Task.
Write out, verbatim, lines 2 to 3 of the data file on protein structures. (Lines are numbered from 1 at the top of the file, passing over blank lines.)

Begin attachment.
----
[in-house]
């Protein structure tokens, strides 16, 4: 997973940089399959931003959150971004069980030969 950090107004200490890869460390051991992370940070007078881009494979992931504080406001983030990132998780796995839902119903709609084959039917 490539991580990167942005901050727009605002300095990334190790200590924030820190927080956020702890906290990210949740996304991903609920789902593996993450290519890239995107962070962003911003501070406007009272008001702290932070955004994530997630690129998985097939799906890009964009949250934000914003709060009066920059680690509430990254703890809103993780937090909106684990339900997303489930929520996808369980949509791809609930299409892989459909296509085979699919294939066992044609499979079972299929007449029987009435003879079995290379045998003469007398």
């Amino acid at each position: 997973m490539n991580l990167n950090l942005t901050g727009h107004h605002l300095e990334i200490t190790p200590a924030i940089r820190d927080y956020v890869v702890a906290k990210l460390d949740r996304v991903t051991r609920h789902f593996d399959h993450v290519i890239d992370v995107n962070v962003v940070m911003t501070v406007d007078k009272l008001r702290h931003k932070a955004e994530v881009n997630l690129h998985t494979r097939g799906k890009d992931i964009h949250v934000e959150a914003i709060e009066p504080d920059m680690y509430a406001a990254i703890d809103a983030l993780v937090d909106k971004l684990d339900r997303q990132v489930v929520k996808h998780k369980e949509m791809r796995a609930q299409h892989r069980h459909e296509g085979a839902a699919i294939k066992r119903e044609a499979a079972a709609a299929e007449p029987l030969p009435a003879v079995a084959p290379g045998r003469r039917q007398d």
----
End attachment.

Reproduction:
């Protein structure tokens, strides 16, 4: 997973940089399959931003959150971004069980030969 950090107004200490890869460390051991992370940070007078881009494979992931504080406001983030990132998780796995839902119903709609084959039917 490539991580990167942005901050727009605002300095990334190790200590924030820190927080956020702890906290990210949740996304991903609920789902593996993450290519890239995107962070962003911003501070406007009272008001702290932070955004994530997630690129998985097939799906890009964009949250934000914003709060009066920059680690509430990254703890809103993780937090909106684990339900997303489930929520996808369980949509791809609930299409892989459909296509085979699919294939066992044609499979079972299929007449029987009435003879079995290379045998003469007398």
């Amino acid at each position: 997973m490539n991580l990167n950090l942005t901050g727009h107004h605002l300095e990334i200490t190790p200590a924030i940089r820190d927080y956020v890869v702890a906290k990210l460390d949740r996304v991903t051991r609920h789902f593996d399959h993450v290519i890239d992370v995107n962070v962003v940070m911003t501070v406007d007078k009272l008001r702290h931003k932070a955004e994530v881009n997630l690129h998985t494979r097939g799906k890009d992931i964009h949250v934000e959150a914003i709060e009066p504080d920059m680690y509430a406001a990254i703890d809103a983030l993780v937090d909106k971004l684990d339900r997303q990132v489930v929520k996808h998780k369980e949509m791809r796995a609930q299409h892989r069980h459909e296509g085979a839902a699919i294939k066992r119903e044609a499979a079972a709609a299929e007449p029987l030969p009435a003879v079995a084959p290379g045998r003469r039917q007398d």